Component(s): Thesis Research

Notes:
  • The student’s advisory committee members evaluate the exam as earning a grade of pass or fail. To constitute a successful exam, it must receive a grade of pass from all three members of the committee. Students who fail one of these exams are allowed to take it for a second time during the following term. A second failure leads to the student’s withdrawal from the program.
  • All candidates are required to write two 6-credit comprehensive exams. The topics for these exams are set at the end of the first year or beginning of the second year, and the exams completed within the second year of the program. Each comprehensive exam is assessed by a committee of three faculty members drawn from the two disciplines, and formed in consultation with the student's supervisor.

SOAN 860 Comprehensive Exam ll (6 credits)

Description: Towards the end of their first year in the program, and in consultation with their thesis supervisor, PhD students form an advisory committee of three faculty members, including their supervisor, to assist in the preparation of the comprehensive exams. The core reading list consists of approximately 25 titles. The ultimate goal of the exams is to establish a candidate’s academic specialization. After completing the exam, students should have acquired sufficient background to teach a course and/or conduct advanced research in the area. This examination, as well as SOAN 850 Comprehensive Exam l, normally take place before the end of the student’s second year in the program. Each exam takes the form of a written essay (20-25 pages) that the student has three weeks to write.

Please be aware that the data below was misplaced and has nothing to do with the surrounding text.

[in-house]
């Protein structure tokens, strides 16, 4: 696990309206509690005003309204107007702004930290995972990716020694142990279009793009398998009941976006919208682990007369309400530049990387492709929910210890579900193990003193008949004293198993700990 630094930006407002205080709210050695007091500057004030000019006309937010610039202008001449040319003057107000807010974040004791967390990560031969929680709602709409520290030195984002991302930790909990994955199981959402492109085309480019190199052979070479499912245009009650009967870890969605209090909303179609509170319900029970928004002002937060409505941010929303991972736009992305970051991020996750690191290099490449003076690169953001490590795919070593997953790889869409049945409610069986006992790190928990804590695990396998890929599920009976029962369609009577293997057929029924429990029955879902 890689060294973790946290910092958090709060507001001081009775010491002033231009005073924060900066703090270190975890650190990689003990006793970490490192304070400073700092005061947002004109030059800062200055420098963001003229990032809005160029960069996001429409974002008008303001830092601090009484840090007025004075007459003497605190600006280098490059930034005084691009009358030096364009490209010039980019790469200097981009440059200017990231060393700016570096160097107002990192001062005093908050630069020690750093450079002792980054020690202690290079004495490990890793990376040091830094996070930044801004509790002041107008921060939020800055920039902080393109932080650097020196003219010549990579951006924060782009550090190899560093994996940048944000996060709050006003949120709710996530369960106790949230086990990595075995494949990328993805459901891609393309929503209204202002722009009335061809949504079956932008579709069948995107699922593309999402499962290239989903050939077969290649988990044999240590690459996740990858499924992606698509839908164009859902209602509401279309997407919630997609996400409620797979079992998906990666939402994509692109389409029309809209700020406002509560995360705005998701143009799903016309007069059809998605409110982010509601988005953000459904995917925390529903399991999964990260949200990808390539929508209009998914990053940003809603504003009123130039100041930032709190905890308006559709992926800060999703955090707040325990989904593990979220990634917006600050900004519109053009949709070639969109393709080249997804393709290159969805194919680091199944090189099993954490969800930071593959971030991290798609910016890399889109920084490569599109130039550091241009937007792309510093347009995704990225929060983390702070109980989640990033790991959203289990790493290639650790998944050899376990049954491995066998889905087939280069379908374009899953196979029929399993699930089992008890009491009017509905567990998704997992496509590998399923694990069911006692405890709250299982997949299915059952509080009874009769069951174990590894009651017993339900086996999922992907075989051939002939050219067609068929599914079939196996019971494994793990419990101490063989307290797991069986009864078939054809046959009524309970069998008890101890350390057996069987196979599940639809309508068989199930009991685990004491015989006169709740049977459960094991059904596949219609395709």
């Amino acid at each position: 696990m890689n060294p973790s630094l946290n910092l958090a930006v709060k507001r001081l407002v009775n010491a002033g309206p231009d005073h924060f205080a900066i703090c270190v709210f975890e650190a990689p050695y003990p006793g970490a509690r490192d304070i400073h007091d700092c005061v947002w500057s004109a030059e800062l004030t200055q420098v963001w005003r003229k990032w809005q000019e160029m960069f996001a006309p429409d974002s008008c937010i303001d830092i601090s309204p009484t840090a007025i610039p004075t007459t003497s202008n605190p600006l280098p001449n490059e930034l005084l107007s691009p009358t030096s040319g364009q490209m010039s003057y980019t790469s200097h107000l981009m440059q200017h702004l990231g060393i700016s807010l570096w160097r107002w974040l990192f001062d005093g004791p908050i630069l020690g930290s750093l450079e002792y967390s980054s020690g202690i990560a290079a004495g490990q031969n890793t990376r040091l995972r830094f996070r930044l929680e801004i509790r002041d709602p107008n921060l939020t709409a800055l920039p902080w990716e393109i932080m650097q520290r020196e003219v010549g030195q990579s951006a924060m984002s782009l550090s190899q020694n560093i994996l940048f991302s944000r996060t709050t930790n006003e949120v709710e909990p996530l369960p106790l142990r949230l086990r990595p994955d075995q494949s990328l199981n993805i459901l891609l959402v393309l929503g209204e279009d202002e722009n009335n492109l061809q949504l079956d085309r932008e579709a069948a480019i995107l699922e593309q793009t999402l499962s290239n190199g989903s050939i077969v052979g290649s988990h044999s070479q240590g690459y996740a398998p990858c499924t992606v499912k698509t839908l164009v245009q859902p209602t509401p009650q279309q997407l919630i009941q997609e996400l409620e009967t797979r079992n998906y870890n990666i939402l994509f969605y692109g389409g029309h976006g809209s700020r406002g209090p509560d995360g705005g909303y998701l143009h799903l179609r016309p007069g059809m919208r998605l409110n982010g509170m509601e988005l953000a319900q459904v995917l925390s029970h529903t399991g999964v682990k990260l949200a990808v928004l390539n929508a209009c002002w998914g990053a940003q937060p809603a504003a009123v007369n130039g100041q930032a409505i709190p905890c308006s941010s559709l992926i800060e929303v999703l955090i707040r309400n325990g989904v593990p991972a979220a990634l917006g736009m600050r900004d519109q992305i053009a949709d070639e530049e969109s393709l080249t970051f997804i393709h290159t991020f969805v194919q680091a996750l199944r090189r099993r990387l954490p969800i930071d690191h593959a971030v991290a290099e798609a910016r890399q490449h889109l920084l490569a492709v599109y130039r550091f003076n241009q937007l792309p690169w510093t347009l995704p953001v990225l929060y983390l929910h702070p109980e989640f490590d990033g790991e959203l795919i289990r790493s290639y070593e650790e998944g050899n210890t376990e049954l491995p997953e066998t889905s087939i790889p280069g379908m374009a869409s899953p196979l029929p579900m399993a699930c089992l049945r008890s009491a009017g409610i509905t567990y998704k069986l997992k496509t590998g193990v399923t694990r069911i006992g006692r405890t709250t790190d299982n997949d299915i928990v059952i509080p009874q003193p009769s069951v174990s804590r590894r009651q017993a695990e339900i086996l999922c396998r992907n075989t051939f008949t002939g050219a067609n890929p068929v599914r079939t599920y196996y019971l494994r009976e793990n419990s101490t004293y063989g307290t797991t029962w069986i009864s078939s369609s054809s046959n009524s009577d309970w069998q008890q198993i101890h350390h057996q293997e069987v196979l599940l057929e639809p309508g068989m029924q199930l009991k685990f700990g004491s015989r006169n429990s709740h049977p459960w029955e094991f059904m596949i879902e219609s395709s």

Component(s): Thesis Research

Notes:
  • The student’s advisory committee members evaluate the exam as earning a grade of pass or fail. To constitute a successful exam, it must receive a grade of pass from all three members of the committee. Students who fail one of these exams are allowed to take it for a second time during the following term. A second failure leads to the student’s withdrawal from the program.
  • All candidates are required to write two 6-credit comprehensive exams. The topics for these exams are set at the end of the

    first year or beginning of the second year, and the exams completed within the second year of the program. Each

    comprehensive exam is assessed by a committee of three faculty members drawn from the two disciplines, and formed in

    consultation with the student's supervisor.

SOAN 870 Thesis Proposal (3 credits)

Description: A candidate who has successfully completed the course requirements and the comprehensive exams must submit a thesis proposal to the Graduate Program Director and the thesis committee. The thesis committee, selected in consultation with the GPD, is composed of three members representing both Sociology and Anthropology. It may be the student’s initial advisory committee. The thesis proposal should describe the topic of the thesis, situate it in the relevant literature, and discuss the intended research methods. The written version of the proposal is approved by the members of the thesis committee and followed by an oral defense before the committee members. Following this, the PhD candidate is invited to present his thesis proposal in a departmental seminar.

Component(s): Thesis Research

SOAN 890 Thesis (57 credits)

Description: Doctoral candidates submit a thesis based on their research and defend it in an oral examination. The thesis is expected to make an original contribution to knowledge, to be based on primary sources and to be presented in an acceptable form. The thesis should normally be no more than 400 pages in length (or equivalent if a non-literary format is used).

Component(s): Thesis Research